Yunus concluded her letter by stating, “free thinking citizens of our country and followers of justice worldwide are starting protest campaigns against holding European Olympic Games in the authoritarian covered in blood and tears Azerbaijan.”

However, the EOC decision was never reversed. Instead, in the following days after writing the letter to the EOC, Dr. Yunus and her husband, historian Arif Yunus, were arrested by Azerbaijan’s government. They were charged with treason, tax evasion, and illegal entrepreneurship and put on a three month pre-trial detention that has since been extended.

Throughout the ten months of her incarceration, many human rights groups have called for Yunus’ release and continue to do so. Human Rights Watch stated “Azerbaijani authorities should immediately secure the release of leading human rights defender Leyla Yunus from pretrial custody, and drop the politically motivated charges against her and her husband Arif Yunus. The authorities should also end their ongoing harassment against the couple.” Other notable organizations calling for her release include Amnesty International and Nobel Women’s Iniative. Not only do these organizations consider the charges against her to be baseless, but they also demand that proper attention be given for her health conditions. According to the International Federation for Human Rights, Dr. Yunus suffers from diabetes and hepatomegaly, which causes the liver to enlarge and deteriorate. However, reports indicate that no efforts to treat her medical conditions have been made. Instead, Dr. Yunus has experienced sight problems, lost large amounts of weight, and is routinely denied medication and special food that would help treat her conditions. In late August of 2014, Leyla wrote a letter to her husband, who is being held in a different prison, stating “they’re [government officials] so base, that in these airless cells they would also leave us starving and without medicine.”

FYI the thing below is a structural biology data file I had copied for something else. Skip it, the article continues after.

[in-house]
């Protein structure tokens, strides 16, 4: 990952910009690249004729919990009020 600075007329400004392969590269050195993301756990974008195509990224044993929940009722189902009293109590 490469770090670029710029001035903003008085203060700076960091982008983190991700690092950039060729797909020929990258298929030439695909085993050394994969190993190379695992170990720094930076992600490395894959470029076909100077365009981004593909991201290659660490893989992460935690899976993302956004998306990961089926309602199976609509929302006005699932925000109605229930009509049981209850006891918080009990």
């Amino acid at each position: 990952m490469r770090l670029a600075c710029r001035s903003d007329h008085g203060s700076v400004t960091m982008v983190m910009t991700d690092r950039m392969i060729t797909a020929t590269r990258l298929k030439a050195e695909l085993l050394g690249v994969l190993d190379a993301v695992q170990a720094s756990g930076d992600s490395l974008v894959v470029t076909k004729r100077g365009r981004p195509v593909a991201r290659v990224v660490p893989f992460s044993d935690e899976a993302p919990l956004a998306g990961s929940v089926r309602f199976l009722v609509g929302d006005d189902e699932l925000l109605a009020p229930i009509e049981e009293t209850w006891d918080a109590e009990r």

Almost a year after defending the principles of “tolerance, [and] peace adherence” that the Olympic games were meant to be founded upon, Dr. Leyla Yunus still finds herself suffering from deteriorating health in a prison cell. Meanwhile the Azerbaijani government has continued its attempt to drown out the echoes of their repressive regime with the cheers of athletic spectators of the European Games. Unfortunately, Yunus is not alone in her struggle. Countless other journalists and activists have been targeted by the Azerbaijani regime in the past few months in an attempt to shut out all opposing voices during this time of sport.

It seems naïve to think that with the closing ceremonies of the European Games will come the opening of prison cells for these activists. Instead, Azerbaijan’s authoritarian government has set a precedent that participating nations in the European Games have mistakenly condoned and one that we must all now work to rectify.

cwilliamsAbout the Author: Caitlin Williams graduated from Georgetown College, KY with degrees in Spanish and History and minors in English and Women’s Studies. She is currently pursuing a Masters in TESOL with a Specialization in TFL at Middlebury Institute of International Studies and is a Graduate Assistant at The WIP.